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Re: [PATCH] Enable sub-second timeout in zsystem flock

Cedric Ware wrote on Sun, Mar 15, 2020 at 17:03:24 +0100:
> Daniel Shahaf (Sunday 2020-03-15):
> > Cedric Ware wrote on Sat, 14 Mar 2020 22:04 +0100:
> > > +++ zsh-5.8/Doc/Zsh/mod_system.yo	2020-03-08 18:39:32.672683779 +0100
> > > @@ -166,7 +166,7 @@
> > >  printed in the last case, but the parameter tt(ERRNO) will reflect
> > >  the error that occurred.
> > >  )
> > > -xitem(tt(zsystem flock) [ tt(-t) var(timeout) ] [ tt(-f) var(var) ] [tt(-er)] var(file))
> > > +xitem(tt(zsystem flock) [ tt(-t) var(timeout) ] [ tt(-i) var(interval) ] [ tt(-f) var(var) ] [tt(-er)] var(file))
> > >  item(tt(zsystem flock -u) var(fd_expr))(
> > 
> > Please s/var(var)/var(interval)/ in the body paragraphs of the item()().
> I don't understand.  Option -f's parameter is actually called "var".
> The only occurrences of "var(var)" here are about -f, I didn't add them.

My bad; I'd misread the diff.  Sorry for the noise.

> > > +		timeout_tmp = timeout_param.u.d * 1e6;
> > > +		if ((timeout_tmp < 1) || (timeout_tmp > ZLONG_MAX / 2)) {
> > > +		    zwarnnam(nam, "flock: invalid timeout value");
> > 
> > I think the invalid value should be included in the error message,
> > either as a number, or as a string if needed: "flock: invalid timeout
> > value: '%s'".
> Done, but it had to be as a string, because I didn't see a way to use
> a zlong in zwarnnam().

That doesn't seem to be supported.  It could be added, if needed.

> > dana, I see you advocated the opposite approach in 45283.  What's your
> > rationale?
> I think that was about my earlier attempt to include the actual limit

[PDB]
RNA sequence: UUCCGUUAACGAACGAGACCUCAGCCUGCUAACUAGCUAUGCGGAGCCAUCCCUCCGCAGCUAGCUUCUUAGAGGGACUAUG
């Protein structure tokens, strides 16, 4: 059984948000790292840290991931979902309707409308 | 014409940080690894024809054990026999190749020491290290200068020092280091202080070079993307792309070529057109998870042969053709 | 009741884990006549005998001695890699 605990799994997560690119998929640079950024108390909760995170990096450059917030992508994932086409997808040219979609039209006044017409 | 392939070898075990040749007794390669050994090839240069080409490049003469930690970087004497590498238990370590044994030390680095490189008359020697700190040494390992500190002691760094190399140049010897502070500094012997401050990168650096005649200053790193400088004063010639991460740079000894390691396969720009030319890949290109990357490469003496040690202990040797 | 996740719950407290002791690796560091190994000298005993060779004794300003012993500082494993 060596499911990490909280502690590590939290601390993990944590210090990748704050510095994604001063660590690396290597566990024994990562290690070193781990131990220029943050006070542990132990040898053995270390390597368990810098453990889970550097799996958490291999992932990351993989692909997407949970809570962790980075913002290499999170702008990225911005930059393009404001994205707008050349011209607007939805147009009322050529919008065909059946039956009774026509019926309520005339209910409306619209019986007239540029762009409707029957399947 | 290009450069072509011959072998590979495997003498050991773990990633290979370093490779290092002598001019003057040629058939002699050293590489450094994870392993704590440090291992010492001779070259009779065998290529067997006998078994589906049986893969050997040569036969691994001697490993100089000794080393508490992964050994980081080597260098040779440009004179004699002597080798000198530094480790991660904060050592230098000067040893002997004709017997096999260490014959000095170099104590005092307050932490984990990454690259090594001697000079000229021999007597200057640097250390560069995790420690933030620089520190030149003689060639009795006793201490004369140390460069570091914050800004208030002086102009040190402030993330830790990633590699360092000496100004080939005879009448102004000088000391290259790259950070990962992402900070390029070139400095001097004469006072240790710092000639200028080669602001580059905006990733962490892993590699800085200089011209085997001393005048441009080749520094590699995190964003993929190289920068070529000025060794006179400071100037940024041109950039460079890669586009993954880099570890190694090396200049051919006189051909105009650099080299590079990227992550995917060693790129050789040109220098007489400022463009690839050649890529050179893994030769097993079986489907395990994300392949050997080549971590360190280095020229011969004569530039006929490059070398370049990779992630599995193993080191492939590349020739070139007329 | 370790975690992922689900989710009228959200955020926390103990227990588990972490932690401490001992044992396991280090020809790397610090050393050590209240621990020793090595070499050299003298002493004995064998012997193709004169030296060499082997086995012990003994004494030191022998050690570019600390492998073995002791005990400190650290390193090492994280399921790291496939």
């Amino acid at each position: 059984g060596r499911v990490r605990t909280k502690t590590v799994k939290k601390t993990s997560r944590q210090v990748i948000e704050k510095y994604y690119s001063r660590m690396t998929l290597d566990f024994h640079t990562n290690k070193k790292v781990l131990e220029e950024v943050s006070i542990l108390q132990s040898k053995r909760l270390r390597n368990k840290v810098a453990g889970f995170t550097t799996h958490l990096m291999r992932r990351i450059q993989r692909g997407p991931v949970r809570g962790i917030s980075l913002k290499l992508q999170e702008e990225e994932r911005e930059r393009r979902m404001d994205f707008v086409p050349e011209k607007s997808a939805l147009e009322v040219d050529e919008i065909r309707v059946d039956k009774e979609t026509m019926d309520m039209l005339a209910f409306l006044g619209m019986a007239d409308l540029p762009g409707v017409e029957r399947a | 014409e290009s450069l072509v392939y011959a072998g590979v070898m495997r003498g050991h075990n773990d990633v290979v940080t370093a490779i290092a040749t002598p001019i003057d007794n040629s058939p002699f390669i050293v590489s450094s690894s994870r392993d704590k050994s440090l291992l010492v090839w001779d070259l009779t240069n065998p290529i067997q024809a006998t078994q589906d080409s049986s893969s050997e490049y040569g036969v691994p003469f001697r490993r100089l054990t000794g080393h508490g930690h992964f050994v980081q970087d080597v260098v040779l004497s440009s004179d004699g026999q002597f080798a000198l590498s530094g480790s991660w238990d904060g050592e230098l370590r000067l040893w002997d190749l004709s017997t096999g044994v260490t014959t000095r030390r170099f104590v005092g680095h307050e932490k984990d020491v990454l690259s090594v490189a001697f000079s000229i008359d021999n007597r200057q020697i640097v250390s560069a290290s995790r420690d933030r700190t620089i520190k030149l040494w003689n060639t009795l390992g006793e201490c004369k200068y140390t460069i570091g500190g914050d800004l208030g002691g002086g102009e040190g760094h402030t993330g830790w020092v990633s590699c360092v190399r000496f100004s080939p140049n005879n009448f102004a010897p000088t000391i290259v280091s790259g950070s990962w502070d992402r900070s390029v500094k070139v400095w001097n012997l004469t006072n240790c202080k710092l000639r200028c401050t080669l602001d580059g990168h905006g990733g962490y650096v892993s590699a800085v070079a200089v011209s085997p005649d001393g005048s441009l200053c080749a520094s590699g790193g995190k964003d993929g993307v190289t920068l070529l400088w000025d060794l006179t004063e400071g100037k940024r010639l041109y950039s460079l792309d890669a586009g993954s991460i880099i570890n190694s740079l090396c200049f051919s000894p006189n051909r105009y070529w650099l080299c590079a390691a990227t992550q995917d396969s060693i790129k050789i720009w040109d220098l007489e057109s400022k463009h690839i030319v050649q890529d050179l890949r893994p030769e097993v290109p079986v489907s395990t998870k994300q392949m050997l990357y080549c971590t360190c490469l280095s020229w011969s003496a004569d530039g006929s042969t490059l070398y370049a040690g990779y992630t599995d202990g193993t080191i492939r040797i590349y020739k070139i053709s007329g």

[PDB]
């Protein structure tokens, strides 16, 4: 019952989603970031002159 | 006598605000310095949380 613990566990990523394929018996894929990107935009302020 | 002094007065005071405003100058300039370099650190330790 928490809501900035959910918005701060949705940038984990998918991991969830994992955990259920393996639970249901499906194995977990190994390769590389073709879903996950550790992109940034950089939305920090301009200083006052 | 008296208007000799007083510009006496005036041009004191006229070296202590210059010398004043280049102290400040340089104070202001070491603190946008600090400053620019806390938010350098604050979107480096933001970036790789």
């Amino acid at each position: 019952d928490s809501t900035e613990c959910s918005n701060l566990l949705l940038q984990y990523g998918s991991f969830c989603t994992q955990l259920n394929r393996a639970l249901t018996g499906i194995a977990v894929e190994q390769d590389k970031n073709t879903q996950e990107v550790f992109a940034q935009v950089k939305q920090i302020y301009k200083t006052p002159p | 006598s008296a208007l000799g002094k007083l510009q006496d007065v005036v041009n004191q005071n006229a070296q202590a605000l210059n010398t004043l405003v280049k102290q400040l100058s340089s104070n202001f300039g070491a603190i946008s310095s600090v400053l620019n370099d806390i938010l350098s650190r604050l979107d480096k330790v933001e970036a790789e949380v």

> in the error message, not the input.  I reverted to a generic message,
> because I don't know how to make the test script check for an error
> message that depends on the system/compiler options.

How would the message depend on the system/compiler options?

In any case, you might be able to address this by specifying the
expectations as patterns:

    # Each line of a '>' and '?' chunk may be preceded by a '*', so the line
    # starts '*>' or '*?'.  This signifies that for any line with '*' in front
    # the actual output should be pattern matched against the corresponding
    # lines in the test output.  Each line following '>' or '?' must be a
    # valid pattern, so characters special to patterns such as parentheses
    # must be quoted with a backslash.  The EXTENDED_GLOB option is used for
    # all such patterns.

> > > +	zlong now;
> > > +	zlong end = time_clock_us() + timeout;
> > 
> > Could this sum overflow (for example, if the -t option is used)?
> I don't think so: timeout is limited to ZLONG_MAX / 2, which
> corresponds to 140000 years or so if zlong is 64-bit.  For the sum
> to overflow, the current time as given by either gettimeofday() or
> clock_gettime(CLOCK_MONOTONIC) would have to also be greater than that.

Sounds good.

> OTOH, if zlong is only 32-bit, there could be a problem, and in fact my
> function time_clock_us() might not work.  However, it was suggested in
> message 45250 that it shouldn't be my problem.  Should it be?  Should
> this whole patch be disabled somehow on systems that don't support any
> 64-bit type?

I think pws was saying there that failure to detect a 64-bit type _when
one is available_ isn't your problem; i.e., that you can trust configure
to detect a 64-bit type when one is available.

How likely is zsh 5.9 to be ported to a platform that doesn't have a
64-bit type?

If that's a concern, I'd recommend to issue a warning or disable the
feature when we detect that case.

I'm not sure whether that's a concern.

> > > +	    if (now + timeout_retry > end) {
> > 
> > Could this sum overflow (for example, if the -i option is used)?
> It might if long and zlong are the same size, as timeout_retry
> is limited to LONG_MAX.  The program would then wait past the timeout
> by one interval.  But, again, this interval would have to be hundreds
> of thousands of years; if a user requests that, in my opinion, we might
> as well just wait forever.

Thanks, agreed.

> Still, would you like it better if I limited the interval to
> min(LONG_MAX, ZLONG_MAX / 2) instead of LONG_MAX?

Well, it sounds like that won't make any difference to bin_system_flock()'s
behaviour in practice (at least until someone has servers with uptimes
on the order of tens of kiloyears), so I don't have a strong preference.
I suppose I'd recommend whichever of these is more likely to remain
correct even if the code is copied elsewhere and adapted.



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